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An armed man took three hostages during an “active shooter situation” at a California veterans home Friday afternoon, a fire official said.

Earlier, it emerged that the veterans home, described as the nation’s largest, was on lockdown after reports of shots fired.

FBI officials are enroute to the scene, KTVU reported, and are enlisting a SWAT team to negotiate with the gunman.

The Napa County Sheriff’s Office said officers responded to the Veterans Home of California in Yountville and around 10:45 a.m. local time, a shelter-in-place order was issued, the Veterans Home told KRON4.

Between 15 to 20 shots went off at the facility, police said, according to KTVU.

California Highway Patrol Officer John Fransen told the outlet the property of the large veterans home was evacuated after reports came in about an armed man on the grounds and law enforcement were working to build a secure perimeter.

“We do have an active shooter situation with a hostage situation in Yountville,” Fransen told KTVU.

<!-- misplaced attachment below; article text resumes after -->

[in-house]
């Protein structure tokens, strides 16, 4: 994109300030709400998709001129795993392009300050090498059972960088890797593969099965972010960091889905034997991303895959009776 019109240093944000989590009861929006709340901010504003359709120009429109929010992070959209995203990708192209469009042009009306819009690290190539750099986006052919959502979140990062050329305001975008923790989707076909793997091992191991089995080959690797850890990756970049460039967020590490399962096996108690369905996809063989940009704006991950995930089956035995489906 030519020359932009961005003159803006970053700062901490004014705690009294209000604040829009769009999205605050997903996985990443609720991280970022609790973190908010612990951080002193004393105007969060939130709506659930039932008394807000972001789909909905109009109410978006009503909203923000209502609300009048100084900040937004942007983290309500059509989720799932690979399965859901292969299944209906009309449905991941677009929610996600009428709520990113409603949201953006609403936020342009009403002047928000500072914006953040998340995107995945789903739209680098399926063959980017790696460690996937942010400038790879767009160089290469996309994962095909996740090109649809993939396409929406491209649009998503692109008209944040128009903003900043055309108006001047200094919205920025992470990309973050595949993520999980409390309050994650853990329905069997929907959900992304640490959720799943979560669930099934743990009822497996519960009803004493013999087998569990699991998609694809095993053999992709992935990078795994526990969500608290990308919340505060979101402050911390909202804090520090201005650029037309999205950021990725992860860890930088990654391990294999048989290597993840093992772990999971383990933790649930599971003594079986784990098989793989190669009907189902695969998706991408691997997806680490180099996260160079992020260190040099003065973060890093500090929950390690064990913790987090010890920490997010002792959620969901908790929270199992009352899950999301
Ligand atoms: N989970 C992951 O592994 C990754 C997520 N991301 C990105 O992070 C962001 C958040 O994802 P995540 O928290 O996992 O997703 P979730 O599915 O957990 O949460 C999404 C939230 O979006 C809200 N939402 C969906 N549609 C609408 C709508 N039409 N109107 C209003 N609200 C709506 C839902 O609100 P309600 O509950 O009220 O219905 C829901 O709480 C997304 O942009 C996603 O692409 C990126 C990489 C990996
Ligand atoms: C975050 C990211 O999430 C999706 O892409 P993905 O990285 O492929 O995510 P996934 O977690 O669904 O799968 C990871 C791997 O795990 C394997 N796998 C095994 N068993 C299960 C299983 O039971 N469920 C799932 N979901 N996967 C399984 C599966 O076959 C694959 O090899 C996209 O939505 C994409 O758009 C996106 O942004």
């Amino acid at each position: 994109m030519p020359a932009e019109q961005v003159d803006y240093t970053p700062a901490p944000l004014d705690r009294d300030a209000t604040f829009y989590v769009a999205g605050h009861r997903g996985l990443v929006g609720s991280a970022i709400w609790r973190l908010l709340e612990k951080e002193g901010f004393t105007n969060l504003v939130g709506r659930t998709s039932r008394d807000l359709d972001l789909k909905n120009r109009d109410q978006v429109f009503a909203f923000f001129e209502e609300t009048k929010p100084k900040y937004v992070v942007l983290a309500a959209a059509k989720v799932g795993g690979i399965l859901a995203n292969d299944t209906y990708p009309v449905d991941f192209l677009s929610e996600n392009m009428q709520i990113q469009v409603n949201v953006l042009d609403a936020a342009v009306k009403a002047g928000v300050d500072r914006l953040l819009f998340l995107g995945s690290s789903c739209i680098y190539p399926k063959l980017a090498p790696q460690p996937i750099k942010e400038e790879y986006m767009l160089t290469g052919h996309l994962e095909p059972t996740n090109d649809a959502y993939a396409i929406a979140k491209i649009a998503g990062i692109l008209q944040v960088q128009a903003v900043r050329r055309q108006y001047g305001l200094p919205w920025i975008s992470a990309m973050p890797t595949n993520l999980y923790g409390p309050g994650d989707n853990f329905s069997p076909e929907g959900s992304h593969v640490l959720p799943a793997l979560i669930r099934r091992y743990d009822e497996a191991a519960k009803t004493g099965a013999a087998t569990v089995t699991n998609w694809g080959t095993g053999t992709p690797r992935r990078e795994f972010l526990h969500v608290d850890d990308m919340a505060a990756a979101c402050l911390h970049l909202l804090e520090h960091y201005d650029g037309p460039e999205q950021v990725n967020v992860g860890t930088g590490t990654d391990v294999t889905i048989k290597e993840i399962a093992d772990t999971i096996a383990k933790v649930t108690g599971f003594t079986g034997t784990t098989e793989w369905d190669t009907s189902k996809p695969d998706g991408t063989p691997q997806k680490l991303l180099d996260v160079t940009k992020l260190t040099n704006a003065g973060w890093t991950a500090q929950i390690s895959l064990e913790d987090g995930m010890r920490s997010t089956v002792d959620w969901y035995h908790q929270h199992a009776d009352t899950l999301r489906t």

A number of ambulances, firetrucks and an armored police vehicle were seen at the property.

“Law enforcement is at the Yountville Veteran’s Home right now following reports of gunfire. The safety of our residents, workers and the community is our top priority,” the veterans home said in a statement on Facebook. “We have activated our emergency response protocol and are cooperating with law enforcement. Further official information will be provided by law enforcement when it is confirmed.”

The Napa Valley Register reported an armed gunman, dressed in black with body armor, entered the building.

The California Highway Patrol tweeted that they were aware of the incident and were working with officials to “bring the situation to a safe conclusion.” The unit told Fox News that there were no confirmed injuries at this time.

The Press Democrat reported that family members of workers and residents were at the scene, anxiously awaiting word. Fernando Juarez, 36, of Napa said his 22-year-old sister Vanessa Flores is a caregiver at the facility and was exchanging texts with family while sheltering in place with a client.

Flores told family she could hear people yelling “Get down! Get down!” She also asked her brother to ensure her 3-year-old son is taken care of if she should not survive the ordeal.

“I’m trying to be calm,” Juarez said.

According to California Department of Veterans Affairs, the Veterans Home of California in Yountville dates back to 1884 and is considered the largest veterans home in the U.S. with more than 1000 veterans from all wars dating back to World War II.

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By S.K.